Alice Brankin wins NDM Prize

Congratulations to Alice who last night was awarded an NDM prize for the work she’s done in the third year of her DPhil! Very well deserved – despite locating away from Oxford due to the pandemic Alice has, amongst other things, become a key member of the CRyPTIC analysis group of the past year.

antimicrobial resistance publication research tuberculosis

New Publication: Structure of MmpL3

Oliver Adams successfully elucidated the structure of the M. tuberculosis MmpL3 membrane transporter using cryo-EM and this has recently been published online in Structure. This was the main aim of his PhD studies in Simon Newstead‘s group in the Department of Biochemistry here in Oxford. It is an important protein structure since although other MmpL3 […]

antimicrobial resistance clinical microbiology computing grants research tuberculosis

Postdoctoral position advertised

Through the CompBioMed2 EU Centre of Excellence project I have funding to appoint a postdoctoral researcher to develop machine-learning models to predict whether an infection is susceptible to an antibiotic. The need for predictive methods, such as these, will grow in the coming years as more of clinical microbiology transitions to using genetics to infer […]

antimicrobial resistance clinical microbiology computing distributed computing grants


I’ve been working on this for the last few months and very happy that we can now share our plans. Through a very generous donation by ORACLE, a group of researchers led by ModMedMicro at Oxford, are developing a cloud-based clinical microbiology genetics processing service, called the Global Pathogen Analysis System (GPAS). GPAS is still […]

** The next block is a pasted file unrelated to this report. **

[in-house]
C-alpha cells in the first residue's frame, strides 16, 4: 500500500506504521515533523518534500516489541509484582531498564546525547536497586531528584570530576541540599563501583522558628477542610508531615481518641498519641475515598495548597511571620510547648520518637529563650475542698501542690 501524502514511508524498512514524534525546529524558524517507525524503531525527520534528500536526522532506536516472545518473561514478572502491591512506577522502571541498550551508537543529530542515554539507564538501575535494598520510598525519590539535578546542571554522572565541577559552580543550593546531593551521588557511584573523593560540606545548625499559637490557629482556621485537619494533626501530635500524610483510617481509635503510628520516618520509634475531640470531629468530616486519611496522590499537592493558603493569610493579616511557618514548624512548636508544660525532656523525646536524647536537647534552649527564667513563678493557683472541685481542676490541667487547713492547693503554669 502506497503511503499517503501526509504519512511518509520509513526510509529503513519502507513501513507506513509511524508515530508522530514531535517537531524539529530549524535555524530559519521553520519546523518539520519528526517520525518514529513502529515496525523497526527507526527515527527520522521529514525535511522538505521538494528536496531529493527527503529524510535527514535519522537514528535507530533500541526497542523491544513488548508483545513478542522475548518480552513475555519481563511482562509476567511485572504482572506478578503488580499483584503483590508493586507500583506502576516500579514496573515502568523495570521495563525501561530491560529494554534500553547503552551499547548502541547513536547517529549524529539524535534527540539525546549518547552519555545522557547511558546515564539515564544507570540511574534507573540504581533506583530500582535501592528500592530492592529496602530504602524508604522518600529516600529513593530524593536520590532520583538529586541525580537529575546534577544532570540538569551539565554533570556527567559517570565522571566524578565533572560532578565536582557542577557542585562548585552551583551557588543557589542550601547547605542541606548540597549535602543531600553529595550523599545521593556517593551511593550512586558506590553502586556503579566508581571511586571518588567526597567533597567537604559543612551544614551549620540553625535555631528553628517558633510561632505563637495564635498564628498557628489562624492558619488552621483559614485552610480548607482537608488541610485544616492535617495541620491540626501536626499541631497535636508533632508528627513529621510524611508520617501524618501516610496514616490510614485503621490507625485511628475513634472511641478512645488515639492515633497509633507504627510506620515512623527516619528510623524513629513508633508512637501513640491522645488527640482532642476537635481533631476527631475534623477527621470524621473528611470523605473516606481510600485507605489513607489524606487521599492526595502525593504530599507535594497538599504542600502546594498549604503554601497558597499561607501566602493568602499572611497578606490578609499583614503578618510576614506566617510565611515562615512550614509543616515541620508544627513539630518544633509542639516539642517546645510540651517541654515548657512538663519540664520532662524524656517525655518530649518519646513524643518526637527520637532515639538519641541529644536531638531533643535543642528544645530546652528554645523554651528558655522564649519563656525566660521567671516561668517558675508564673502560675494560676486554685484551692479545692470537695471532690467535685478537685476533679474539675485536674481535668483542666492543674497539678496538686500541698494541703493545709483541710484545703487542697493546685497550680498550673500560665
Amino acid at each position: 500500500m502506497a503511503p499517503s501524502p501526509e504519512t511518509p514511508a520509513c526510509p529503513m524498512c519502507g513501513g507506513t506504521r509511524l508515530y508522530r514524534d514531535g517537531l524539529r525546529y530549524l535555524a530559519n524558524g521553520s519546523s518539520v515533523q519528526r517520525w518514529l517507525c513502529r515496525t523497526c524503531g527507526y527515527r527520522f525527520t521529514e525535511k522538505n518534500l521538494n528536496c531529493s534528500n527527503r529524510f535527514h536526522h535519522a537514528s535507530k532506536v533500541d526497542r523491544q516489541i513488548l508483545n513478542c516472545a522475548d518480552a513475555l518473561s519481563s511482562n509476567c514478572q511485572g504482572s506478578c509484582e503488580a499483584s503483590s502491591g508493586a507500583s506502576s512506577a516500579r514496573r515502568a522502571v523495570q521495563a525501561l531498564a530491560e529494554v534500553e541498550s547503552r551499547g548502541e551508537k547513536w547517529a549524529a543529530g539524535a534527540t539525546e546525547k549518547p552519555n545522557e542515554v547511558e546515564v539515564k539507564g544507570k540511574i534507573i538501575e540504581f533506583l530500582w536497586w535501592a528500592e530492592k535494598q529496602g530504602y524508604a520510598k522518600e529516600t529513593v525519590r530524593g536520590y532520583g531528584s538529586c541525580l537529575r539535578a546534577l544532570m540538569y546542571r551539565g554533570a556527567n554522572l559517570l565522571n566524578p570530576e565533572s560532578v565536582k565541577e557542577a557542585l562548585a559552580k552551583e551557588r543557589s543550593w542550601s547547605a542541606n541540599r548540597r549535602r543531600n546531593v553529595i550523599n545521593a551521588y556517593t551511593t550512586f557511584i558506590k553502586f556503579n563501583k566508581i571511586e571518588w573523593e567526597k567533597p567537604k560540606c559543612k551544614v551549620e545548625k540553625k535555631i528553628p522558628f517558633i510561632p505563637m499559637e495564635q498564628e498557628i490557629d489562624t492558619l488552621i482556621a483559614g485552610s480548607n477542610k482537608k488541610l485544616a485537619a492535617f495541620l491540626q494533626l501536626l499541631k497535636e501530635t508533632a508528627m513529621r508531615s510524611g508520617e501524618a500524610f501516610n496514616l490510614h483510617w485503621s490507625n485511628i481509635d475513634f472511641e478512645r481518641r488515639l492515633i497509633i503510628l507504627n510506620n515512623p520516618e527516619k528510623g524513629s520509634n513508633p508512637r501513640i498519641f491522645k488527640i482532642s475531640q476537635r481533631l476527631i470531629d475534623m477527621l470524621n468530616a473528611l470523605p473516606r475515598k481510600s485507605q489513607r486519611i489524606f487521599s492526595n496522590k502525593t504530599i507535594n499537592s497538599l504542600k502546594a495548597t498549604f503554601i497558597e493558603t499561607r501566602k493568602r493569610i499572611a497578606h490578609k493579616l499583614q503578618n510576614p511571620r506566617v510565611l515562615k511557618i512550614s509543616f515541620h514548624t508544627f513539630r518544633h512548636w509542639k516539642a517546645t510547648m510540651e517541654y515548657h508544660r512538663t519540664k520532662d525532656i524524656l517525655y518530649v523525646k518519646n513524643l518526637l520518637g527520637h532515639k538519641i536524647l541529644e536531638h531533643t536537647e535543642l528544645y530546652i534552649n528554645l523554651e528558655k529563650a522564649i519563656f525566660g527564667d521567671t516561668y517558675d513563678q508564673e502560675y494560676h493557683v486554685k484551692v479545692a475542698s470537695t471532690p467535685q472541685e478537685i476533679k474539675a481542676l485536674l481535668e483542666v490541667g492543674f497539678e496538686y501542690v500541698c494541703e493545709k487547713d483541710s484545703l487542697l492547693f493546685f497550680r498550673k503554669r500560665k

antimicrobial resistance clinical microbiology publication

New preprint: Deciphering bedaquiline and clofazimine resistance in tuberculosis

In this preprint we examine 14,151 clinical isolates drawn from the CRyPTIC dataset. Each isolate had its minimum inhibitory concentration (MIC) to bedaquiline and clofazimine measured and hence we were able to identify the transcription regulator Rv0678, as the current main source of elevated MICs to both these drugs. Lindsay┬áSonnenkalb, who is studying for her […]

antimicrobial resistance clinical microbiology publication research tuberculosis

New print: Epidemiological cutoff values for a 96-well broth microdilution plate for M. tuberculosis

In this preprint, the CRyPTIC project proposes the maximum value of minimum inhibitory concentration (MIC) for 13 different anti-TB drugs below which a sample can be considered to be ‘genotypically wild-type’. It is necessary to establish these values, called epidemiological cutoff values (ECOFFs or ECVs), so that the MICs measured can be converted into binary […]

antimicrobial resistance clinical microbiology computing grants research

Research position advertised

Come and work with me on antimicrobial resistance! Advert here. Broadly the idea is to develop our work using machine learning and molecular simulation to predict whether individual bacterial protein mutations confer resistance to an antibiotic (or not). Any questions please get in touch. For more details please see the advert, especially the lists of […]


Adventures in online lecturing mathematics to biochemists. Part 3.

In this post, I’ll describe the feedback I got from my students on my Quantitative Biochemistry course. It was delivered during October and November 2020 and comprised a dozen lectures and a series of seven examples classes, each led by a class tutor and containing 6-9 students. See here and here for the previous two […]


Adventures in online lecturing mathematics to biochemists. Part 2.

In the last post, I described how I’ve converted Professor Elspeth Garman’s lecture notes from OHP to jupyter-notebooks, which is quite a jump, but I had to do so I could record the dozen lectures making up the course which started in October 2020. So how did it go? Some things I learnt scribbling on […]

clinical microbiology publication

New publication: Antibody Status and Incidence of SARS-CoV-2 Infection in Health Care Workers

A second Covid-19 publication I’m proud to be (a small) part of has recently published been in the New England Journal of Medicine. Given the Oxford University Hospital’s Staff Covid testing has been running for months, as described in our first publication, the team was able to show that having antibodies led to a substantially […]